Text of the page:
There is an important difference between the Asian FTAs and CETA regarding the challenge of tribunal members. The Asian accords provide that tribunal presidents will decide challenges against tribunal members. In contrast, CETA provides for an external review of challenges by the president of the ICJ.

In light of the sensitivity and difficulty of deciding issues of independence and impartiality of colleagues, it seems preferable to leave these kinds of decisions to an external judge who is not associated with either tribunal.

The EU-Vietnam FTA requires a party to notify the other disputing party and the tribunal “on the existence and nature of the funding arrangement, and the name and address” of third party funding. The trade deals with Singapore and Canada only require the claimant to notify the “name and address of the TPF”. Clearly, the EU-Vietnam FTA imposes a more extensive disclosure obligation regarding also the content of the funding arrangement.

Only the EU-Singapore pact says the parties shall encourage sovereign wealth funds to respect the so-called Santiago Principles. These consists of 24 generally accepted principles and practices that aim to “promote transparency, good governance, accountability and prudent investment practices while encouraging a more open dialogue and deeper understanding of sovereign wealth fund activities”. Apparently, sovereign wealth fund activities are of particular concern regarding Singapore and much less regarding Vietnam and Canada.

100% consistency remains an illusion

The above analysis shows that while all three FTAs contain many similar investment court system provisions, there are differences in the fine print of each pact. There are many more minor differences, in particular regarding procedural issues and time lines.

Some of these differences address specific concerns regarding a particular country and others aim to mitigate recent problems (such as the re-appointment crisis at the WTO Appellate Body). To some extent, those differences can also be explained by the fact that the different treaty texts were not negotiated at exactly the same time, and thus reflect an evolution of thinking. Also, the negotiation experience and expertise of the countries involved varies, which in the case of Vietnam and Singapore may have enabled the EU to push its ideas more easily through.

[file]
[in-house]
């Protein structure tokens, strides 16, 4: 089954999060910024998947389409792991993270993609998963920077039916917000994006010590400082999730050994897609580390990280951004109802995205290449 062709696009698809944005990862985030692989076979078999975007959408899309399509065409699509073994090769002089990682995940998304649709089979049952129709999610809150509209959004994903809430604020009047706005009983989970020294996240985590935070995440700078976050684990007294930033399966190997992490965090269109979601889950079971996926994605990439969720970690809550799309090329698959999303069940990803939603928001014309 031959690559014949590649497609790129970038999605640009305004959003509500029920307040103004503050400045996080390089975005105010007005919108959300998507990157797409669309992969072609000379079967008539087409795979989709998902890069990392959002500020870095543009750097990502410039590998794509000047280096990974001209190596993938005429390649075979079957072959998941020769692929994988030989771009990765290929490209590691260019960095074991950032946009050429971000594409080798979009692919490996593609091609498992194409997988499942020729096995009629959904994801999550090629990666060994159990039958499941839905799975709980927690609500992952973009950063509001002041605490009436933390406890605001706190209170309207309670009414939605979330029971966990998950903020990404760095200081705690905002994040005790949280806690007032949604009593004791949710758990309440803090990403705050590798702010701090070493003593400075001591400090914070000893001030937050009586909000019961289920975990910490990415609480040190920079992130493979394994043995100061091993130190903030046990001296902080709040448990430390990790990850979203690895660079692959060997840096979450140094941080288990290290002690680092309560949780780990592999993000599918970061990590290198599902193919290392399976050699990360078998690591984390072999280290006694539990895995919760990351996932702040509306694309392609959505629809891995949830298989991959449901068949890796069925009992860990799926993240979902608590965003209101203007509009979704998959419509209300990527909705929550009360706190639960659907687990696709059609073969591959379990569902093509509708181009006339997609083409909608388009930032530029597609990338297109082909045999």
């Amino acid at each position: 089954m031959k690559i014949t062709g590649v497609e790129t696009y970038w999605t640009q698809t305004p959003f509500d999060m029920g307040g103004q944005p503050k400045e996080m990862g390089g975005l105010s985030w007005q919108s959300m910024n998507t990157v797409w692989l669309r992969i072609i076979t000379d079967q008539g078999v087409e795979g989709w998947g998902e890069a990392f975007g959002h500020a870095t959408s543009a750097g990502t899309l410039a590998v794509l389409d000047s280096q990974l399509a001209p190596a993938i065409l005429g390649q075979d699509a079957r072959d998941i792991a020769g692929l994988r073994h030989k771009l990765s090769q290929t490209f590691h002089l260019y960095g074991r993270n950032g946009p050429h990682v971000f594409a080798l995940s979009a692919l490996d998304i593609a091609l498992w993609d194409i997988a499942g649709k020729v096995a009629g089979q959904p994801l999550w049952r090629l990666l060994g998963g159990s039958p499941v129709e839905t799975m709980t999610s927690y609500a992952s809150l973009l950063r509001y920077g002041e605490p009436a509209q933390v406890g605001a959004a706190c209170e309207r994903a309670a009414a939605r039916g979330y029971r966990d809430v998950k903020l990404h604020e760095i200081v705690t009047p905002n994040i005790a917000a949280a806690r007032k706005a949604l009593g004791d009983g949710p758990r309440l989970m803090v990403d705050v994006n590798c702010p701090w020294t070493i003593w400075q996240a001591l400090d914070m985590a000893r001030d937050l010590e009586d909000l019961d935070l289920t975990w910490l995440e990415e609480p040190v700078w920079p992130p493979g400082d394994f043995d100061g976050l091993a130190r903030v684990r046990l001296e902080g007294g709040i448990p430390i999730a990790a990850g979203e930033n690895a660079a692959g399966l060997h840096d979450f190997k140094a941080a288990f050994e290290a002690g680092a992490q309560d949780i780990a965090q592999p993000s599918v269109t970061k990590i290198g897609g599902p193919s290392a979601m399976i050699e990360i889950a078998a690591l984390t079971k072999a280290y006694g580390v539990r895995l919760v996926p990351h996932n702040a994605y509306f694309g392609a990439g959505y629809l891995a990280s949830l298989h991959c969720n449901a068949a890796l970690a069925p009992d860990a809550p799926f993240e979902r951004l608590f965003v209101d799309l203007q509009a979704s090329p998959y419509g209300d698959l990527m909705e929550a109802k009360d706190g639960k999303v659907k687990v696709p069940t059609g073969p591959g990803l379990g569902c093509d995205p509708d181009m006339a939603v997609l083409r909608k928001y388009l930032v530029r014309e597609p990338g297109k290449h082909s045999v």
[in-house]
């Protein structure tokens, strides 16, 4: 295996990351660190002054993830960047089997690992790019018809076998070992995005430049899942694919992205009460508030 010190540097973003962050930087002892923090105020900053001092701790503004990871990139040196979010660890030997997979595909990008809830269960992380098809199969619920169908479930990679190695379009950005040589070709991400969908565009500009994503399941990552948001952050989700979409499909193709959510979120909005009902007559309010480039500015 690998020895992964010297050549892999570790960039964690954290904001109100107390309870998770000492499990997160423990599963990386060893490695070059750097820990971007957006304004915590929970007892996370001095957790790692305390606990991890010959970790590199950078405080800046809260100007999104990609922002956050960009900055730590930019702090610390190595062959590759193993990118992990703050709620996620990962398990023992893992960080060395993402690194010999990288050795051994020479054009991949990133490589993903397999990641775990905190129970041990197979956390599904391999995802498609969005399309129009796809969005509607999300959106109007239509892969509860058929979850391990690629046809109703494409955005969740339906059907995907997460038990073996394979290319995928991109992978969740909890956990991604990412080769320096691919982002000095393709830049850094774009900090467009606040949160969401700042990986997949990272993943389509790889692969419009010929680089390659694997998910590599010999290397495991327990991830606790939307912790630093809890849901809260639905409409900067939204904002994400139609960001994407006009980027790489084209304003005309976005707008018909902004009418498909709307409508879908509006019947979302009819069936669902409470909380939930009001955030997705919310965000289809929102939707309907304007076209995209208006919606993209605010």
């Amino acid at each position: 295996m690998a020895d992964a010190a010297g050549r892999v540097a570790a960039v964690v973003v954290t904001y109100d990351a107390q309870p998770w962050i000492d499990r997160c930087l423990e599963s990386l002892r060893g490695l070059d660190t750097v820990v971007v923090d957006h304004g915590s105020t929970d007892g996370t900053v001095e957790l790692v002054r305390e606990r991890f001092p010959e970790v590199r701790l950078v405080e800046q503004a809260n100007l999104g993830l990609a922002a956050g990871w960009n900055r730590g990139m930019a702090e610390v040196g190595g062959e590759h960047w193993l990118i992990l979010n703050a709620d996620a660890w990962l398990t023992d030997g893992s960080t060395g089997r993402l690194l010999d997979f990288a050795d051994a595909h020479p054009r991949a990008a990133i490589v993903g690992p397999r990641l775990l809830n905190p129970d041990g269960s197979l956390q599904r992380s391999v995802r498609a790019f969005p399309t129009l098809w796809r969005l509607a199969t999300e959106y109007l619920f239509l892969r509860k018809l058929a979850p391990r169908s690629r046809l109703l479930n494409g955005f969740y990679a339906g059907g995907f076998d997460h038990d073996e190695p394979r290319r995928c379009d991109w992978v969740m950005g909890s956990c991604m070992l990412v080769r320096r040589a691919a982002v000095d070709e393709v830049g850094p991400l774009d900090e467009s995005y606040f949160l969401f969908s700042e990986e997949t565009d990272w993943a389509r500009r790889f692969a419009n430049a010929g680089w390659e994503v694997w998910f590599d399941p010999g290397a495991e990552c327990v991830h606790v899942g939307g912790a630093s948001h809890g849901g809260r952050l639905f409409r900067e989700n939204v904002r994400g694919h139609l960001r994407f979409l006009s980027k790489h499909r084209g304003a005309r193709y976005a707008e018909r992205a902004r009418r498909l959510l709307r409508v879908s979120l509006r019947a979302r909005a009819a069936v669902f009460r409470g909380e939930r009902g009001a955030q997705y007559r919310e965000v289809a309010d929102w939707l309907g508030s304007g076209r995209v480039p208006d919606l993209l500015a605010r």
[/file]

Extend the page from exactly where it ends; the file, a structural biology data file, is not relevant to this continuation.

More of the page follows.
It remains to be seen whether these differences will also result in divergences in the operation of the ICS tribunals and in their decisions. In any event, it is important for investors and their legal advisers to be aware of the differences when initiating ICS proceedings.

However, these differences may only be temporary, as all three deals contain provisions encouraging the parties to negotiate an international agreement establishing a multilateral investment court that is being negotiated within UNCITRAL. In that case, the parties shall consider replacing the investment court system provisions by referring the cases to the multilateral investment court.

If this court – which presumably will look very similar to the investment court system – is established, it will replace all bilateral investment court system provisions, thereby papering over any differences.

Nonetheless, the differences between these three trade deals prove that not even the EU is able to achieve 100% consistency in its international trade and investment policy. However, by their very nature, bilateral international agreements are always tailor-made. Therefore, inconsistency is natural and nothing to criticise.



Nikos Lavranos is guest professor of International Investment Law, Free University, Brussels, and a regular contributor to Borderlex. He is also secretary general of EFILA.

Leave a Comment

Your email address will not be published.


This site uses Akismet to reduce spam. Learn how your comment data is processed.